NEW ROCHELLE, NY -- Westchester County Executive Rob Astorino cut the ribbon to officially open the $250 million New Rochelle Water Resource Recovery Facility, the largest public works project in Westchester History.
Also making remarks were Thomas Lauro, Commissioner of the Department of Environmental Facilities, Dr. Rengachari Nivas, President, Savin Engineers and Mike Ryan, President, Yonkers Contracting Company.
Representing New Rochelle was Mayor Noam Bramson, and County Legislators Jim Maisano and Sheila Marcotte.
Astorino announced the completion of the project to upgrade theNew Rochelle Water Resource Recovery Facility, work required under a Federal mandate to lower the amount of nitrogen pumped into Long Island Sound.
"This new facility will reduce nitrogen emissions by 87%", said Astorino, while praising the engineers from Savin for exceeding the required nitrogen reduction at less than half the cost projected 10 years ago.
“Despite the complexity of the project to meet new environmental standards and improve water quality, our engineers’ consortium and contractor completed a state-of-the-art solution that was both on time and under budget,” Astorino said. “The upgrades to the New Rochelle WRRF, with improvements to every process in the plant, mean a 50 percent larger wastewater capacity for New Rochelle, Mamaroneck, Larchmont and Pelham, plus a substantially cleaner Long Island Sound.”
Dr. Rengachari Nivas, president of Savin Engineers, the lead designer for the engineers’ consortium, said the project saved taxpayers nearly $300 million from the original plan while delivering a first of its kind wastewater treatment operation.
“We were able to exceed expectations, even of our own design and projections, with a nearly 90 percent reduction of nitrogen discharge into the Long Island Sound,” Dr. Nivas said.
Mike Ryan, president of Yonkers Contracting Company, applauded the effort and expertise of the project management team and hundreds of construction workers on the project.
“Yonkers Contracting is proud and pleased to have completed such a complex and massive project for the county of Westchester,” Ryan said. “This project is particularly rewarding because the facility provides fresh quality water to Long Island Sound.”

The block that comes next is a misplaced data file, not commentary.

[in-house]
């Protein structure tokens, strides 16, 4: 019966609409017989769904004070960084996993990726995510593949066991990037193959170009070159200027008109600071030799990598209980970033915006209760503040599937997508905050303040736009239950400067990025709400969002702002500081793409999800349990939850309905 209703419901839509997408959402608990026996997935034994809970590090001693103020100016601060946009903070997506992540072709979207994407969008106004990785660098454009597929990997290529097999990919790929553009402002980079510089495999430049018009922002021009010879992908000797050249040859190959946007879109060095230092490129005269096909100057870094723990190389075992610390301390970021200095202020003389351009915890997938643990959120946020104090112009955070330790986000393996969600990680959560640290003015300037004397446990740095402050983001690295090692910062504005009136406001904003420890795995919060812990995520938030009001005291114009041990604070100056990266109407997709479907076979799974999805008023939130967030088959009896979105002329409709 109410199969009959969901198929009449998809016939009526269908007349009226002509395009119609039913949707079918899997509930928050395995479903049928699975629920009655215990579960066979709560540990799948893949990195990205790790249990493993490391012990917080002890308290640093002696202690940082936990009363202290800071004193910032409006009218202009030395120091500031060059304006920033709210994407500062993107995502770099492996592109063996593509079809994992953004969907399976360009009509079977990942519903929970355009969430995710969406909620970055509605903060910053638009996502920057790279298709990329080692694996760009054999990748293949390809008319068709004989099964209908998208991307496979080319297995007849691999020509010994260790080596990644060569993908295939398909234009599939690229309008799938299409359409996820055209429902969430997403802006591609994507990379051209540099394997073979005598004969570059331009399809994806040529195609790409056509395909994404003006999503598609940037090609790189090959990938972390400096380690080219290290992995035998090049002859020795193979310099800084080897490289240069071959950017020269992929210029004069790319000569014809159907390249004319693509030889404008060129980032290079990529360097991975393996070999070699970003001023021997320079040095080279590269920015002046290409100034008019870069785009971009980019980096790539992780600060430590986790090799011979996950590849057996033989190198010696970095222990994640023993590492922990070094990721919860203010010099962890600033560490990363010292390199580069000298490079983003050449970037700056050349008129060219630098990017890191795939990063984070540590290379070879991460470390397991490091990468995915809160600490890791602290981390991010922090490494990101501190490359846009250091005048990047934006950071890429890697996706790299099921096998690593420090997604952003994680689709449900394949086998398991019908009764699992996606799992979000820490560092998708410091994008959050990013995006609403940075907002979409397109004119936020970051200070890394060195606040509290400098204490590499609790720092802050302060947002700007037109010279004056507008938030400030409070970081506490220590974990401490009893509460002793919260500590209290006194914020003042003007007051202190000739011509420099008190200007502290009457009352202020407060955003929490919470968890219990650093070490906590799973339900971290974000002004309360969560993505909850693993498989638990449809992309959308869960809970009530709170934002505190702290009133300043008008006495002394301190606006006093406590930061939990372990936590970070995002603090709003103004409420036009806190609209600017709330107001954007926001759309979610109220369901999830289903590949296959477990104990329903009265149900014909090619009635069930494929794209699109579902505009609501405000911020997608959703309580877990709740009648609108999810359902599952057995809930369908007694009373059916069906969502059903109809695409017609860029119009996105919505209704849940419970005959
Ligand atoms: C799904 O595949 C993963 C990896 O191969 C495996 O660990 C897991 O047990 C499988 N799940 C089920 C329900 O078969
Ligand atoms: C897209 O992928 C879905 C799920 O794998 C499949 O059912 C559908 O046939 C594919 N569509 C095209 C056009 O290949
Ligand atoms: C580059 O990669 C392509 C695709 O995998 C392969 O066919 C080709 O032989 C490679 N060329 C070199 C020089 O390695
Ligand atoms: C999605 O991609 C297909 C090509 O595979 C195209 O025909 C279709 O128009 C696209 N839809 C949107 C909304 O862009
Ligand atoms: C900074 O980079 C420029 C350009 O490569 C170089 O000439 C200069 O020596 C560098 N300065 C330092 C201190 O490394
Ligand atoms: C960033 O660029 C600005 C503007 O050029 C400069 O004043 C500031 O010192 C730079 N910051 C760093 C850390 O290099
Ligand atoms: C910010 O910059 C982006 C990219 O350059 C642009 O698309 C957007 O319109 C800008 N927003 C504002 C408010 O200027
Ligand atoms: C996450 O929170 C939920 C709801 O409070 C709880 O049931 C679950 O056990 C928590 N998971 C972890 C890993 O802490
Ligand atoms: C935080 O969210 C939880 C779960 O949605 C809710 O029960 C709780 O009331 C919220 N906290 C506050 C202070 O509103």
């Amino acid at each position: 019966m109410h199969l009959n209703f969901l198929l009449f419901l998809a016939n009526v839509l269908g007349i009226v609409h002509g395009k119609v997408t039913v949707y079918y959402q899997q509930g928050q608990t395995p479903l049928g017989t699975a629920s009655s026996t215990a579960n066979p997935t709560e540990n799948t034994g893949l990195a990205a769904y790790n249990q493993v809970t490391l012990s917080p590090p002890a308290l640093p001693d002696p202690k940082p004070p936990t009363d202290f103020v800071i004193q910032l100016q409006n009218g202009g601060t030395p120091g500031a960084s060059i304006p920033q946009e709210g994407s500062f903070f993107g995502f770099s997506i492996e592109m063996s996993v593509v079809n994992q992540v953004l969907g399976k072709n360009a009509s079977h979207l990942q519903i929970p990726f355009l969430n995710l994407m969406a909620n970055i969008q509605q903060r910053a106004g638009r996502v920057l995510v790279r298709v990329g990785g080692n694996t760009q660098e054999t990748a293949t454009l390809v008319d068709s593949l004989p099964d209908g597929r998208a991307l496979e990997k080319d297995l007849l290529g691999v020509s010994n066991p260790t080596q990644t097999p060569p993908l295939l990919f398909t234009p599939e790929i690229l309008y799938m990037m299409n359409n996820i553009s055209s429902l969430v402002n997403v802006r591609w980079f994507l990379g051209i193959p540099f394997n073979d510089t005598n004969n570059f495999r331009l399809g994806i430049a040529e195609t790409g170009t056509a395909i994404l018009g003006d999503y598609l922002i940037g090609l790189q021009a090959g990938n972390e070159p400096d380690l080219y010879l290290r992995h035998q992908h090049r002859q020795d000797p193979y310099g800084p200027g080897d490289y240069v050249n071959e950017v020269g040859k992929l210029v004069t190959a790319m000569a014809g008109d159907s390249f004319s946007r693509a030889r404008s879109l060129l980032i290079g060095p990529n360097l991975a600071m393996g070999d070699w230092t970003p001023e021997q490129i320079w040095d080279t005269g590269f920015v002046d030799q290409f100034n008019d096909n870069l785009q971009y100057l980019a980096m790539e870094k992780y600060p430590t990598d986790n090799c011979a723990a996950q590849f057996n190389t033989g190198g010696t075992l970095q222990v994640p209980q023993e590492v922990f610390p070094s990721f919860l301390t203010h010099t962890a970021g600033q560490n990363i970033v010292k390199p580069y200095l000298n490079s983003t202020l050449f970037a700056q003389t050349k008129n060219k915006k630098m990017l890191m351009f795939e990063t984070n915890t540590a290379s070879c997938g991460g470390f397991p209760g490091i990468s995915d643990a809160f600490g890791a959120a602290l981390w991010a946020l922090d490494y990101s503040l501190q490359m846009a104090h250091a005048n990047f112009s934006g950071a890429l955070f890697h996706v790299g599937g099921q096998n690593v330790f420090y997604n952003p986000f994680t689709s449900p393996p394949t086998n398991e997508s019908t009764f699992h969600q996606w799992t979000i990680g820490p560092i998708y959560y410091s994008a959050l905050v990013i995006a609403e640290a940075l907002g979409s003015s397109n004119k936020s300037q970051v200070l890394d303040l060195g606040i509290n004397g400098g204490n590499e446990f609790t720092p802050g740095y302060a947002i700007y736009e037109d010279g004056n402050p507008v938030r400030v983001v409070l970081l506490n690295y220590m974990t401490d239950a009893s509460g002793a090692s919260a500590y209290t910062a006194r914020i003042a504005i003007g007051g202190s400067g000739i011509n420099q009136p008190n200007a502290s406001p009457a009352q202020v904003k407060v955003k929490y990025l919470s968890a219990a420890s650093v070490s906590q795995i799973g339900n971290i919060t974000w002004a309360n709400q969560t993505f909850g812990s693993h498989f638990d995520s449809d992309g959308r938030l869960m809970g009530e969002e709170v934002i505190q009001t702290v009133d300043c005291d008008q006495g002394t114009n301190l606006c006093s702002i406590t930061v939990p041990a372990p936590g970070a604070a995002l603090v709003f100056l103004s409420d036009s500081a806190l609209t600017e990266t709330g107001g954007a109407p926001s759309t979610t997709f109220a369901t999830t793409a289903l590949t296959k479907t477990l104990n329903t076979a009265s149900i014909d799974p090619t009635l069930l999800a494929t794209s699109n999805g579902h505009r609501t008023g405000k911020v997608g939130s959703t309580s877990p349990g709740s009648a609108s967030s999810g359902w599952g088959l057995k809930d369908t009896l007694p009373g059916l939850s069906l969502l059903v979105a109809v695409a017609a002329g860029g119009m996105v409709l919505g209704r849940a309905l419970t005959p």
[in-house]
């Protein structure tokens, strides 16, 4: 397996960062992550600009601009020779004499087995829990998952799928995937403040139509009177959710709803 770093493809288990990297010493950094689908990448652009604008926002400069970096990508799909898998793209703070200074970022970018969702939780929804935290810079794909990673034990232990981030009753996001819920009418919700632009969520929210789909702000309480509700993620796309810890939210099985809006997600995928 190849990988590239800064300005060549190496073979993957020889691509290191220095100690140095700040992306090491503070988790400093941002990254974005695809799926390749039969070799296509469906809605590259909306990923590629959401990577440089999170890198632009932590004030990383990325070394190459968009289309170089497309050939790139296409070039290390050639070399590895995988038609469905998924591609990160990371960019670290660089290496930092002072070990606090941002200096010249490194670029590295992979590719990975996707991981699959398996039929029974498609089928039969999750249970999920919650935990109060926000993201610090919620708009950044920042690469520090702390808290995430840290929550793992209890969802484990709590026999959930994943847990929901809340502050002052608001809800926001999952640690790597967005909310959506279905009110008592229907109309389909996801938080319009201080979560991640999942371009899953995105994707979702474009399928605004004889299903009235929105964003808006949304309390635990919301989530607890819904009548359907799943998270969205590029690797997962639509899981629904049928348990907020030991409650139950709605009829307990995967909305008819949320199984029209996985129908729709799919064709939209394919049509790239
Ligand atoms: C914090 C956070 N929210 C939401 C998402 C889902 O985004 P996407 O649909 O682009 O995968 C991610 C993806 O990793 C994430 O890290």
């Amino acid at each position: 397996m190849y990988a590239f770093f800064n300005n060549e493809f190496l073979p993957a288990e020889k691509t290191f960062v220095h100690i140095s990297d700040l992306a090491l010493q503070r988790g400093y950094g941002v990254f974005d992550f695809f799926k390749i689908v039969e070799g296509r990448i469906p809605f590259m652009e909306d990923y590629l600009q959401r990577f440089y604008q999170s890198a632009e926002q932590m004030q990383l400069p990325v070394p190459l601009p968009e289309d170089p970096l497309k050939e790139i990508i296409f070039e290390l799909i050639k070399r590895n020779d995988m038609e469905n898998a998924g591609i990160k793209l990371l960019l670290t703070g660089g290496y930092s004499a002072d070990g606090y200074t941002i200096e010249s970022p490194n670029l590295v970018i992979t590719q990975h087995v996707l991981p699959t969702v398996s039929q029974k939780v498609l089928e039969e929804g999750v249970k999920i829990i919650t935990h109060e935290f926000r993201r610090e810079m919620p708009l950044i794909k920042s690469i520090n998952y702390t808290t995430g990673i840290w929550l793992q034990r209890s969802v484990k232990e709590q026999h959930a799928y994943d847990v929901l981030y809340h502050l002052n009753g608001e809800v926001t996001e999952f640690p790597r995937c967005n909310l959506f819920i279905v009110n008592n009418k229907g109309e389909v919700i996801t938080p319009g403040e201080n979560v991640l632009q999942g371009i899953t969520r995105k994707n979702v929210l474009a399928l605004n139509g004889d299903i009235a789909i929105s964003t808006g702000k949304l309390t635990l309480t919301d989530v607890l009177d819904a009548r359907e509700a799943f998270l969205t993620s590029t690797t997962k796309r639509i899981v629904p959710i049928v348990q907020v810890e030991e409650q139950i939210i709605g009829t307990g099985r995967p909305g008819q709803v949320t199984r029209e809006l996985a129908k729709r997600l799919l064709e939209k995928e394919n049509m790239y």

In June, the engineers’ consortium that designed the upgrades, including Savin Engineers, P.C., Arcadis, CDM Smith, and GHD, was awarded “Project of the Year” by the New York State Society of Professional Engineers.
The New Rochelle WRRF Improvement Project consisted of upgrades to every process to meet new permitting requirements.
As a result of the project, a new two-stage biological aerated filtration system has reduced nitrogen discharge to the Long Island Sound by nearly 87 percent, from 2,000 pounds per day to approximately 250 pounds per day. The project also includes Ultra Violet light disinfection systems that replaced chlorine disinfection, and upgrades to the headworks and secondary treatment system to increase the plant’s capacity from 13.6 MGD to 20.6 MGD, a 51 percent improvement.
Over the last five years, Westchester County has put nearly $1 billion to work on capital projects, creating nearly 11,000 construction jobs. Under the current capital plan passed as part of the 2016 budget, Westchester will spend another $1 billion over the next five years, creating nearly 11,000 more jobs.
As part of the ribbon cutting ceremony, Commissioner Thomas Lauro, Department of Environmental Facilities, dedicated a bench outside the new Process Control Building to the memory of Louise Doyle, a longtime county employee who passed away in 2015.